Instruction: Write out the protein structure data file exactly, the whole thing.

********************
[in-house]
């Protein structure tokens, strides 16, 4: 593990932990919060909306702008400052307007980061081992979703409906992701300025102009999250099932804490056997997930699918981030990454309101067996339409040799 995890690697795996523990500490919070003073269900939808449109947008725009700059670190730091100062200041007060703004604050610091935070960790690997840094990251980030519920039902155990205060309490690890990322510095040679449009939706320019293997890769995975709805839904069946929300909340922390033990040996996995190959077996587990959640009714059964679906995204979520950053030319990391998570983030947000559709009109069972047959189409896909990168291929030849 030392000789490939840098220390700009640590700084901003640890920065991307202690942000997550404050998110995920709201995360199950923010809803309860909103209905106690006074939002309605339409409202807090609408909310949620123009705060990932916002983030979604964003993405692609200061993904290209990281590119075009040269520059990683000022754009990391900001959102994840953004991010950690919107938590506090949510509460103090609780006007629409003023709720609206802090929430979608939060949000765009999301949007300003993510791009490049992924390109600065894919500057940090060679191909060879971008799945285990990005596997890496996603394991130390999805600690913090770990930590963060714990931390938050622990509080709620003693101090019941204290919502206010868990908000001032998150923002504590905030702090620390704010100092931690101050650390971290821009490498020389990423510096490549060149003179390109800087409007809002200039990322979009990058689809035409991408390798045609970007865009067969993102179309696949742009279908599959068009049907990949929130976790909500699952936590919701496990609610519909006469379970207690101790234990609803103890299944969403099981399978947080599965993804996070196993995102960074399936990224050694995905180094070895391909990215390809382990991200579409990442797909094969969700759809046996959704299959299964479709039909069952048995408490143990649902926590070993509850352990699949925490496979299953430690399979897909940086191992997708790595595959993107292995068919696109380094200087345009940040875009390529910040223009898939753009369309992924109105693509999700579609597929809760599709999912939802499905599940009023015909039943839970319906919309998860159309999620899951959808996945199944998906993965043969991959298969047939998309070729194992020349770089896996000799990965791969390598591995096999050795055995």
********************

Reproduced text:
[in-house]
């Protein structure tokens, strides 16, 4: 593990932990919060909306702008400052307007980061081992979703409906992701300025102009999250099932804490056997997930699918981030990454309101067996339409040799 995890690697795996523990500490919070003073269900939808449109947008725009700059670190730091100062200041007060703004604050610091935070960790690997840094990251980030519920039902155990205060309490690890990322510095040679449009939706320019293997890769995975709805839904069946929300909340922390033990040996996995190959077996587990959640009714059964679906995204979520950053030319990391998570983030947000559709009109069972047959189409896909990168291929030849 030392000789490939840098220390700009640590700084901003640890920065991307202690942000997550404050998110995920709201995360199950923010809803309860909103209905106690006074939002309605339409409202807090609408909310949620123009705060990932916002983030979604964003993405692609200061993904290209990281590119075009040269520059990683000022754009990391900001959102994840953004991010950690919107938590506090949510509460103090609780006007629409003023709720609206802090929430979608939060949000765009999301949007300003993510791009490049992924390109600065894919500057940090060679191909060879971008799945285990990005596997890496996603394991130390999805600690913090770990930590963060714990931390938050622990509080709620003693101090019941204290919502206010868990908000001032998150923002504590905030702090620390704010100092931690101050650390971290821009490498020389990423510096490549060149003179390109800087409007809002200039990322979009990058689809035409991408390798045609970007865009067969993102179309696949742009279908599959068009049907990949929130976790909500699952936590919701496990609610519909006469379970207690101790234990609803103890299944969403099981399978947080599965993804996070196993995102960074399936990224050694995905180094070895391909990215390809382990991200579409990442797909094969969700759809046996959704299959299964479709039909069952048995408490143990649902926590070993509850352990699949925490496979299953430690399979897909940086191992997708790595595959993107292995068919696109380094200087345009940040875009390529910040223009898939753009369309992924109105693509999700579609597929809760599709999912939802499905599940009023015909039943839970319906919309998860159309999620899951959808996945199944998906993965043969991959298969047939998309070729194992020349770089896996000799990965791969390598591995096999050795055995």